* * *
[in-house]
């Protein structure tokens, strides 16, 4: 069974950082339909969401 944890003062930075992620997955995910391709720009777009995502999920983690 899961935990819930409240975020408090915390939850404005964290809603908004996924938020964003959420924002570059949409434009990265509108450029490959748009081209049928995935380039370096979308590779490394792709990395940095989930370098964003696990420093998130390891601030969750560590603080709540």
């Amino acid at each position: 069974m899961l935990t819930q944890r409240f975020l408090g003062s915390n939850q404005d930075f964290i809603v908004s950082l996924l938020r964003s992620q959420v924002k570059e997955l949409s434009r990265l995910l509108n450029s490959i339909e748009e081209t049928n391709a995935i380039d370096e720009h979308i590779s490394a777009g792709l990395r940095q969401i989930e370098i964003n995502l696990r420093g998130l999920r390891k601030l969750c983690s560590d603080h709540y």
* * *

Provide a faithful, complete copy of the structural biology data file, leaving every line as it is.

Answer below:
[in-house]
């Protein structure tokens, strides 16, 4: 069974950082339909969401 944890003062930075992620997955995910391709720009777009995502999920983690 899961935990819930409240975020408090915390939850404005964290809603908004996924938020964003959420924002570059949409434009990265509108450029490959748009081209049928995935380039370096979308590779490394792709990395940095989930370098964003696990420093998130390891601030969750560590603080709540």
């Amino acid at each position: 069974m899961l935990t819930q944890r409240f975020l408090g003062s915390n939850q404005d930075f964290i809603v908004s950082l996924l938020r964003s992620q959420v924002k570059e997955l949409s434009r990265l995910l509108n450029s490959i339909e748009e081209t049928n391709a995935i380039d370096e720009h979308i590779s490394a777009g792709l990395r940095q969401i989930e370098i964003n995502l696990r420093g998130l999920r390891k601030l969750c983690s560590d603080h709540y």